Lawmakers face possible veto on key pieces of legislation

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(Host) As lawmakers enter the final week of the session, they face the possibility that Governor Jim Douglas will veto several key pieces of legislation including the state budget and a health care reform bill.

VPR’s Bob Kinzel reports:

(Kinzel) In the final days of a legislative session, the fate of unrelated bills can become interconnected and a bitter fight over one piece of legislation can have a rippling effect over other bills.

At the top of list is health care reform. The House and Senate have agreed on a plan to provide subsidies to help uninsured Vermonters get coverage.

The governor insisted that the coverage be made available through private health insurance companies and not the state.

Lawmakers reluctantly agreed to this approach but they included a provision that allows the state to offer coverage if the private market plan doesn’t work.

Douglas wants to give the private market 3 years to develop a program before there’s any state intervention but that timeframe isn’t acceptable to House Speaker Gaye Symington:

(Symington) “At my count we have compromised 5 different ways on this one issue and we’ve gone as far as we can go. Our bottom line is we want to know that we will move forward with affordable health care for the Vermonters who are not now insured.”

(Kinzel) Douglas thinks some Democrats really want to implement a state run program and he thinks most Vermonters would oppose this approach.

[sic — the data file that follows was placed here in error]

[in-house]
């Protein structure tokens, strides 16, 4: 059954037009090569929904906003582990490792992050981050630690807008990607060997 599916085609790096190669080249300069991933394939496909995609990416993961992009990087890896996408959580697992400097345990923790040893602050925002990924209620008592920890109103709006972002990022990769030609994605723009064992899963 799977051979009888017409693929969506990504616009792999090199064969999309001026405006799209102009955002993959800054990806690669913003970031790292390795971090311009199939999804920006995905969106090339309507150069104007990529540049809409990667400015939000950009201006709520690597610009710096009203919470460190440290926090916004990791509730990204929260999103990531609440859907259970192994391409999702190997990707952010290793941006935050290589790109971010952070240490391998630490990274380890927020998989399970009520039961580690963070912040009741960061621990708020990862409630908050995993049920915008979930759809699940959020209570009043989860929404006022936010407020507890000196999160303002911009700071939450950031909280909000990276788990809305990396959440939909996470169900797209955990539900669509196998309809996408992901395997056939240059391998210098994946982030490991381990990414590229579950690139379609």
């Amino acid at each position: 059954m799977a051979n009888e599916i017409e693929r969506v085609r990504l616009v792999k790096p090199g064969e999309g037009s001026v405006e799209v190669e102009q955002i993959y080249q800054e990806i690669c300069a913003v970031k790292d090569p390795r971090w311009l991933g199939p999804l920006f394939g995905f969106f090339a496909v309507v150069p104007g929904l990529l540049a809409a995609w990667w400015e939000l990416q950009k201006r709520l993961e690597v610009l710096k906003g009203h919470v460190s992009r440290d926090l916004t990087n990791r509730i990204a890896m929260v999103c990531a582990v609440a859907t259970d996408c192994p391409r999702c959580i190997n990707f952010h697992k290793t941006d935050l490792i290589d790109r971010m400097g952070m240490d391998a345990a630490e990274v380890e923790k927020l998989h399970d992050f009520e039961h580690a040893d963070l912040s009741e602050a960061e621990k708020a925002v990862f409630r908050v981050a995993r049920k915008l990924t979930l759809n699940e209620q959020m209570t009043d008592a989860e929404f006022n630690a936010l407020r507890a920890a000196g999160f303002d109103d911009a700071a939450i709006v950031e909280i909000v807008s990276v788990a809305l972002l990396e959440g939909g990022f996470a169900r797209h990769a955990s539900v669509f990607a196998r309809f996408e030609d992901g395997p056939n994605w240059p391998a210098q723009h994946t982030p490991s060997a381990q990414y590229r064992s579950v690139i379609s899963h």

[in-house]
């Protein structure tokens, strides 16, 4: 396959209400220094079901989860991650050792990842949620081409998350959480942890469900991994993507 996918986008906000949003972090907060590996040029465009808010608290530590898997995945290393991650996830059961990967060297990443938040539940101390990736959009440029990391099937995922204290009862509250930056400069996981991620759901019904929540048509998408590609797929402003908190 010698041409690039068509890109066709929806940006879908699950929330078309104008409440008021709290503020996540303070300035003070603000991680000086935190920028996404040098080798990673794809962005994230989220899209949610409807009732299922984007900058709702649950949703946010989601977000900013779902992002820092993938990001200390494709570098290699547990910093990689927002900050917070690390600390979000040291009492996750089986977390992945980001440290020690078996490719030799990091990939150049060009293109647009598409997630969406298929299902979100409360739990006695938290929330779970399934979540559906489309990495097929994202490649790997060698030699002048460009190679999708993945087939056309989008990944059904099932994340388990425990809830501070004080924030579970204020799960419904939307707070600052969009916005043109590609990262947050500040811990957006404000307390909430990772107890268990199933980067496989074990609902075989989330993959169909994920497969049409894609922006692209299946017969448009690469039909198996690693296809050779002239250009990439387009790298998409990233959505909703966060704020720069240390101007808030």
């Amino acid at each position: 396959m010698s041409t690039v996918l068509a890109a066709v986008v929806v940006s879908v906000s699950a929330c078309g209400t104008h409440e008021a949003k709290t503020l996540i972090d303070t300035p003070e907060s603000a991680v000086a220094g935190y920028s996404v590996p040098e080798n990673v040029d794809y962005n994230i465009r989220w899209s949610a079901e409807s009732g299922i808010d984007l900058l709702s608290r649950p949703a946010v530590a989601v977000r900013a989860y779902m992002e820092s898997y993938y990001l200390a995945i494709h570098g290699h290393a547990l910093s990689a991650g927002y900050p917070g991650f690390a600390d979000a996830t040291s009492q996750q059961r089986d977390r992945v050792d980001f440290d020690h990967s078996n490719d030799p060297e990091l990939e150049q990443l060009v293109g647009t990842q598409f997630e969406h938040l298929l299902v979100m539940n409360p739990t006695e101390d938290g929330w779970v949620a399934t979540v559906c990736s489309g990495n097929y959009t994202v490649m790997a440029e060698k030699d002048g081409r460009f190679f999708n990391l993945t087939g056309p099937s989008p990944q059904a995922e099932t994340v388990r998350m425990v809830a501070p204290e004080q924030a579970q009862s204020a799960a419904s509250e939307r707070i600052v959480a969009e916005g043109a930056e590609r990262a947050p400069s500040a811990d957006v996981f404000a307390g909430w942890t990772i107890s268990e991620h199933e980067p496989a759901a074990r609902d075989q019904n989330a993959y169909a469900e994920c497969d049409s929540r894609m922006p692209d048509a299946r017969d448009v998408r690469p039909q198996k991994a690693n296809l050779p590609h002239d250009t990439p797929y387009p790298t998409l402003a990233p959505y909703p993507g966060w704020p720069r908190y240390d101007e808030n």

(Douglas) “The Legislature is really out of the mainstream. They are people who really believe that government should do lots of things and assume far more risk than is the case today. I can’t let that happen. I have to not look just for a political victory this year, but for what’s in the best interests for taxpayers for generations to come.”

(Kinzel) Douglas is also threatening to veto the state budget because it doesn’t include his plan to spend $175 million dollars over the next 10 years to provide college scholarships. The governor wants to use money from the national tobacco settlement fund to pay for the plan but lawmakers have refused to go along with this idea.

Now Douglas is considering a plan to launch the program using anticipated budget surplus money from this year:

(Douglas) “The state’s economy is doing well and that’s encouraging but economists have to help us with the projections over the long term to know whether this is indeed sustainable.”

(Kinzel) Speaker Symington says she likes the idea of the scholarship program but she’s reluctant to designate any surplus revenue at this time:

(Symington) “I think it’s a challenging method of paying for this when we’re looking at the kind of budget deficits that we are next years. with all of that coming at us I think it’s hard to look out and pre-allocate any new revenues that are coming into the state.”

(Kinzel) Symington says she’s hopeful that lawmakers will adjourn late Tuesday night. But if the governor vetoes any bills, they could be back for a special veto session in several weeks.

For Vermont Public Radio I’m Bob Kinzel in Montpelier

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